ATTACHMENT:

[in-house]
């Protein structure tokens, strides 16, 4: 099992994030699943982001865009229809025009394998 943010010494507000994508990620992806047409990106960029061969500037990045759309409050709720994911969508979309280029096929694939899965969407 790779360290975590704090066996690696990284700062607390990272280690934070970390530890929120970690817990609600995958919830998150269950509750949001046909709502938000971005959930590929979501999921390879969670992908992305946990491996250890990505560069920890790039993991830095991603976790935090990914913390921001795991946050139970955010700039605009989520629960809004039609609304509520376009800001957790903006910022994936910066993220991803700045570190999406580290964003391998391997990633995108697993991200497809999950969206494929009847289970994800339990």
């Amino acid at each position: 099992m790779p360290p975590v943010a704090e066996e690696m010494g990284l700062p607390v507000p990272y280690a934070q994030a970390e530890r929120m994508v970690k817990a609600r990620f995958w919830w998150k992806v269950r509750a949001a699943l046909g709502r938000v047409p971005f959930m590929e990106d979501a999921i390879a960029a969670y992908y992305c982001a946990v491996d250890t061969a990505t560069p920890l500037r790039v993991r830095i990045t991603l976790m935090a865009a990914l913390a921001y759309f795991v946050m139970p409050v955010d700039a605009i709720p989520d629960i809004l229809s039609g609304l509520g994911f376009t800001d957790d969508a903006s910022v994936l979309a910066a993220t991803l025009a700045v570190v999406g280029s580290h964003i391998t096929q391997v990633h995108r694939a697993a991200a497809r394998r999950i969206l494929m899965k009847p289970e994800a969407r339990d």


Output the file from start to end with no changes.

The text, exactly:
[in-house]
């Protein structure tokens, strides 16, 4: 099992994030699943982001865009229809025009394998 943010010494507000994508990620992806047409990106960029061969500037990045759309409050709720994911969508979309280029096929694939899965969407 790779360290975590704090066996690696990284700062607390990272280690934070970390530890929120970690817990609600995958919830998150269950509750949001046909709502938000971005959930590929979501999921390879969670992908992305946990491996250890990505560069920890790039993991830095991603976790935090990914913390921001795991946050139970955010700039605009989520629960809004039609609304509520376009800001957790903006910022994936910066993220991803700045570190999406580290964003391998391997990633995108697993991200497809999950969206494929009847289970994800339990």
């Amino acid at each position: 099992m790779p360290p975590v943010a704090e066996e690696m010494g990284l700062p607390v507000p990272y280690a934070q994030a970390e530890r929120m994508v970690k817990a609600r990620f995958w919830w998150k992806v269950r509750a949001a699943l046909g709502r938000v047409p971005f959930m590929e990106d979501a999921i390879a960029a969670y992908y992305c982001a946990v491996d250890t061969a990505t560069p920890l500037r790039v993991r830095i990045t991603l976790m935090a865009a990914l913390a921001y759309f795991v946050m139970p409050v955010d700039a605009i709720p989520d629960i809004l229809s039609g609304l509520g994911f376009t800001d957790d969508a903006s910022v994936l979309a910066a993220t991803l025009a700045v570190v999406g280029s580290h964003i391998t096929q391997v990633h995108r694939a697993a991200a497809r394998r999950i969206l494929m899965k009847p289970e994800a969407r339990d």